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One winter afternoon, two young lovers walked out of a doctor’s office building in a small town in northern Michigan. They seemed giddy and were holding hands. The woman placed her arm around her bulging lower abdomen and smiled up and her husband with excitement. He smiled back at her, put his free hand over her stomach as well, and then kissed her on the lips.
Across the street from the doctor’s building, a tiny Victorian style house sat quietly with a light smoke rising from its chimney. Yellow paint was chipping from the walls, and snow covered the roof, lawn, and naked life-less trees surrounding the house. Upon the white-painted wooden porch, sat an elderly man and woman. They were bundled up in hand made blankets and sipping warm apple cider to keep the cold out of every part of their old, fragile bodies.
“George?” The old woman spoke to her husband without taking her eyes off the young couple as they walked to their car.
“Yes, Mildred?” He asked her calmly.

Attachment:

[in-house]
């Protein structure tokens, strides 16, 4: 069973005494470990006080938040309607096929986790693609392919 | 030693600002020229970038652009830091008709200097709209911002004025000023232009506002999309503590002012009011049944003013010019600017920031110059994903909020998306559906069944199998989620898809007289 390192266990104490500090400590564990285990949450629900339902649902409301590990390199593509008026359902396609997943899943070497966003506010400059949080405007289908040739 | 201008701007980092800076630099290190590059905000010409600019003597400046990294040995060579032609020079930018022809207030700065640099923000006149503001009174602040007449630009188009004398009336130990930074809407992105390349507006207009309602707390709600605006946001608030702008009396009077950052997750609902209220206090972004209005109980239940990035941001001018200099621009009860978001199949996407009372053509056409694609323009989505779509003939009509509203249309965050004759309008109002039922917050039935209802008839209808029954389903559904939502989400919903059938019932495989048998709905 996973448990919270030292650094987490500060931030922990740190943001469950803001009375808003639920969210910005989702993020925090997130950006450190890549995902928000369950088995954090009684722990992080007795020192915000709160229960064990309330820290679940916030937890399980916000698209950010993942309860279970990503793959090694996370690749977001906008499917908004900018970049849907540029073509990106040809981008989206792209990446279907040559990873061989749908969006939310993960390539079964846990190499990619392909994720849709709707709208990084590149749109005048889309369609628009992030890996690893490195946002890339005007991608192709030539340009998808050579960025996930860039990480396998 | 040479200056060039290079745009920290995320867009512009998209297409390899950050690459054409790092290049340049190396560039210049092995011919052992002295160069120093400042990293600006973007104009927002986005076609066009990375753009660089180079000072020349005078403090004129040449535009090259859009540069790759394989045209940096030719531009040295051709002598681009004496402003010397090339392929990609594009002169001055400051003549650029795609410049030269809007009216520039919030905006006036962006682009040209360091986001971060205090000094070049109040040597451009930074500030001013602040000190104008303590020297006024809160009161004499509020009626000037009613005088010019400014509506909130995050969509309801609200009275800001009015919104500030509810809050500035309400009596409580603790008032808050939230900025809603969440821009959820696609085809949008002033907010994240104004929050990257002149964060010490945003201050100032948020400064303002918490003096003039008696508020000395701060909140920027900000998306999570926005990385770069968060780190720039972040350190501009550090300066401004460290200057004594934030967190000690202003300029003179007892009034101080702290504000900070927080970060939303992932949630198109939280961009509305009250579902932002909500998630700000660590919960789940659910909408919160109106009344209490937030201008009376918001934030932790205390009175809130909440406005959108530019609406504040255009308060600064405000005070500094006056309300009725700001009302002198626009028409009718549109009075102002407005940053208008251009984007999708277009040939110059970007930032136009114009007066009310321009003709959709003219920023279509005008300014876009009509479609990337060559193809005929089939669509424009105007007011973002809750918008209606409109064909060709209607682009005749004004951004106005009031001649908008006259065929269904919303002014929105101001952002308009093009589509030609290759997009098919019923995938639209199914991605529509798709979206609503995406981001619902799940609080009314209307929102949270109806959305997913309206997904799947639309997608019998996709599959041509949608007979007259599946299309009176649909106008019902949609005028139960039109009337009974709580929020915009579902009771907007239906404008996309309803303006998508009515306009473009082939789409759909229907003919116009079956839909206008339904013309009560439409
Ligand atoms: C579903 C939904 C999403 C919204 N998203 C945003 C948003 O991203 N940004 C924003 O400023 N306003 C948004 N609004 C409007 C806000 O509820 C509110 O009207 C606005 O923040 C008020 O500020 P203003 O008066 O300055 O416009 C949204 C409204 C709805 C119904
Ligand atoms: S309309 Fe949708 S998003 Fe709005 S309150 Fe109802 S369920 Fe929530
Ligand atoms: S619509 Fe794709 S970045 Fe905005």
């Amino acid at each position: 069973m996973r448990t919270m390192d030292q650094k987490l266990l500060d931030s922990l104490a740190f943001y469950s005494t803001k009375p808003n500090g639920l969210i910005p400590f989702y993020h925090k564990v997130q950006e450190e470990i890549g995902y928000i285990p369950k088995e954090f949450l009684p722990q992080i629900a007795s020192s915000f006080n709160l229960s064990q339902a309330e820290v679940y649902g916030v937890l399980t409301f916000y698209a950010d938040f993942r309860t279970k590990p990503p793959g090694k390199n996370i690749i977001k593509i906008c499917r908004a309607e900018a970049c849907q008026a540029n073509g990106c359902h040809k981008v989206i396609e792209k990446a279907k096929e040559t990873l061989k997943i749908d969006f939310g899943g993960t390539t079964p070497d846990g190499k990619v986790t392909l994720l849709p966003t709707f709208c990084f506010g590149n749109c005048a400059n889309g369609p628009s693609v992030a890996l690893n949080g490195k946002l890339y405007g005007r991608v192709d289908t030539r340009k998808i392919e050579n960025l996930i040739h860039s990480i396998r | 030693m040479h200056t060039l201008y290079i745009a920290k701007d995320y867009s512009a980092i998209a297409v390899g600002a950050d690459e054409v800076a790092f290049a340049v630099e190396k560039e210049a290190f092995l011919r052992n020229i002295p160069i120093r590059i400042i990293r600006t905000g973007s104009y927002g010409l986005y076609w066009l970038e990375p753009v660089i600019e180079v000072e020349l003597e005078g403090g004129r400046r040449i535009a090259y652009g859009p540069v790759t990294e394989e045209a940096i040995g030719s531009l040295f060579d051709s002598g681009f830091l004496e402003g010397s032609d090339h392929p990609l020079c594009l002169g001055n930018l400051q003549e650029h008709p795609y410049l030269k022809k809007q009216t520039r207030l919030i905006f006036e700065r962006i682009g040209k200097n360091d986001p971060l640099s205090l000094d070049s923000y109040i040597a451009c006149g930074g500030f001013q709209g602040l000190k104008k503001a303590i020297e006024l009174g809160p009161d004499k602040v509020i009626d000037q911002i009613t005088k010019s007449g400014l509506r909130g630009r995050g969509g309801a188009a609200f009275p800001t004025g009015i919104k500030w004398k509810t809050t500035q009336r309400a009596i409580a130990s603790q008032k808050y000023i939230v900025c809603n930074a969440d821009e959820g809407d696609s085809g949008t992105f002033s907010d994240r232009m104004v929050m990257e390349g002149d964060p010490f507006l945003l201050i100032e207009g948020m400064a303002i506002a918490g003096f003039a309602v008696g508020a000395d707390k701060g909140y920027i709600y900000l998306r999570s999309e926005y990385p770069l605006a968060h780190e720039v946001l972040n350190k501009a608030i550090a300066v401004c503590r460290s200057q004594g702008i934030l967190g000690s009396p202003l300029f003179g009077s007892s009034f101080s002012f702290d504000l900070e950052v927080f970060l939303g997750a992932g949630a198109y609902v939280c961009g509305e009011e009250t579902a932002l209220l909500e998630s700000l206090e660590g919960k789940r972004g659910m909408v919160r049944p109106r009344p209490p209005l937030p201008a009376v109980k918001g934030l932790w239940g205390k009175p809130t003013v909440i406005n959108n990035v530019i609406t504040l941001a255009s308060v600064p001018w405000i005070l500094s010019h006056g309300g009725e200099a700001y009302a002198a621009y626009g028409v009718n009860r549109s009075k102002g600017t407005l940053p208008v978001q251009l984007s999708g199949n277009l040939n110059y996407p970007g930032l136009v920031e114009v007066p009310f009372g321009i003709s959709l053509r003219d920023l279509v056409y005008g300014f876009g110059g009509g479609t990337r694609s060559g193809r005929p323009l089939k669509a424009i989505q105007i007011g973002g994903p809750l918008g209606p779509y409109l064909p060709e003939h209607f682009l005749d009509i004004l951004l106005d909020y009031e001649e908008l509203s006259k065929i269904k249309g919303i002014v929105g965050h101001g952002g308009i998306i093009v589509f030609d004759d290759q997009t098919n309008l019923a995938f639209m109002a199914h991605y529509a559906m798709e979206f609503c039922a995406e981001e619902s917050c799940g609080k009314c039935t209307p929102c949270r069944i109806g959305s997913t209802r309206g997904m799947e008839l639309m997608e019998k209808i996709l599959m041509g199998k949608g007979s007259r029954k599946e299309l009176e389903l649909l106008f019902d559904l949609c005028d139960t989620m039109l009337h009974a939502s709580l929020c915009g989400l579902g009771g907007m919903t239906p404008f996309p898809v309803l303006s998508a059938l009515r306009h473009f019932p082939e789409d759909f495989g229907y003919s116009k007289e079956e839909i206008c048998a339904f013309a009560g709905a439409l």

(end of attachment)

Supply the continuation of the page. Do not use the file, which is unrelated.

“Do you remember when we were that young?”
The old man took a soundless sip from his apple cider. “Yes darling. How could I forget?”
“Remember when we met? How young and fresh the air was! It was spring you know.”
“Ah, yes…the spring when were in our last year of high school. Right before I joined the army. How could I forget, Mildred?”
The young married couple had gotten in their car and revved up the engine. The old woman sighed as they drove away.
“We fell in love that summer. While you were training, we spent as much time together as humanly possible. Then you went off to battle, and I went off to college.”
“But we never lost contact. All those letters we wrote to each other…I have them up in the attic in a box. If only our old bones could let us up there.” They both chuckled then were soon silenced by a light wind sweeping across their porch.
“We were married by time of next year’s summer. Remember how you proposed to me?” The old woman smiled and sighed, shifting her cider mug from one hand to the other, an attempt to keep them both warm. “Oh, how happy my mother was.”